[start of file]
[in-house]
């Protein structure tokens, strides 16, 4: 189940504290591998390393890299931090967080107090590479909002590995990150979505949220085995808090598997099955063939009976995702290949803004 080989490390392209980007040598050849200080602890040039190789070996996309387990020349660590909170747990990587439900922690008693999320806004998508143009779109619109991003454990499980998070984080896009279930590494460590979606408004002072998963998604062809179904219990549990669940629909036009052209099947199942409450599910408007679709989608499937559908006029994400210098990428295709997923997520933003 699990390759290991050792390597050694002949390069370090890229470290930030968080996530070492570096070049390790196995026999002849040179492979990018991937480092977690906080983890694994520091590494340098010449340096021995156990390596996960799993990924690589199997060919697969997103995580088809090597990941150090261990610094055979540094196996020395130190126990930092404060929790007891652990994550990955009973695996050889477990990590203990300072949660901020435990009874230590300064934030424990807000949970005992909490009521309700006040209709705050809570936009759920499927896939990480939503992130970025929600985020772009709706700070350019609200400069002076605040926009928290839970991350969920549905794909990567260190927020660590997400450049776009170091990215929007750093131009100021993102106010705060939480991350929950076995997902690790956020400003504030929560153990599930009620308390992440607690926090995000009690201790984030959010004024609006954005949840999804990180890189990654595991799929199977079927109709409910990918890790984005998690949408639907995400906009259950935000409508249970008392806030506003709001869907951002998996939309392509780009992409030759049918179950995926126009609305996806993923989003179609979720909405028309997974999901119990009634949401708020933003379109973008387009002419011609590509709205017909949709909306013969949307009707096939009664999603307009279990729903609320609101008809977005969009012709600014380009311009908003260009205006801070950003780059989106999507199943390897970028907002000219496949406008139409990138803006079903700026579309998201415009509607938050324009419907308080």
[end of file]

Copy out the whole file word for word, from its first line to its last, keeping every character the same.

[in-house]
């Protein structure tokens, strides 16, 4: 189940504290591998390393890299931090967080107090590479909002590995990150979505949220085995808090598997099955063939009976995702290949803004 080989490390392209980007040598050849200080602890040039190789070996996309387990020349660590909170747990990587439900922690008693999320806004998508143009779109619109991003454990499980998070984080896009279930590494460590979606408004002072998963998604062809179904219990549990669940629909036009052209099947199942409450599910408007679709989608499937559908006029994400210098990428295709997923997520933003 699990390759290991050792390597050694002949390069370090890229470290930030968080996530070492570096070049390790196995026999002849040179492979990018991937480092977690906080983890694994520091590494340098010449340096021995156990390596996960799993990924690589199997060919697969997103995580088809090597990941150090261990610094055979540094196996020395130190126990930092404060929790007891652990994550990955009973695996050889477990990590203990300072949660901020435990009874230590300064934030424990807000949970005992909490009521309700006040209709705050809570936009759920499927896939990480939503992130970025929600985020772009709706700070350019609200400069002076605040926009928290839970991350969920549905794909990567260190927020660590997400450049776009170091990215929007750093131009100021993102106010705060939480991350929950076995997902690790956020400003504030929560153990599930009620308390992440607690926090995000009690201790984030959010004024609006954005949840999804990180890189990654595991799929199977079927109709409910990918890790984005998690949408639907995400906009259950935000409508249970008392806030506003709001869907951002998996939309392509780009992409030759049918179950995926126009609305996806993923989003179609979720909405028309997974999901119990009634949401708020933003379109973008387009002419011609590509709205017909949709909306013969949307009707096939009664999603307009279990729903609320609101008809977005969009012709600014380009311009908003260009205006801070950003780059989106999507199943390897970028907002000219496949406008139409990138803006079903700026579309998201415009509607938050324009419907308080």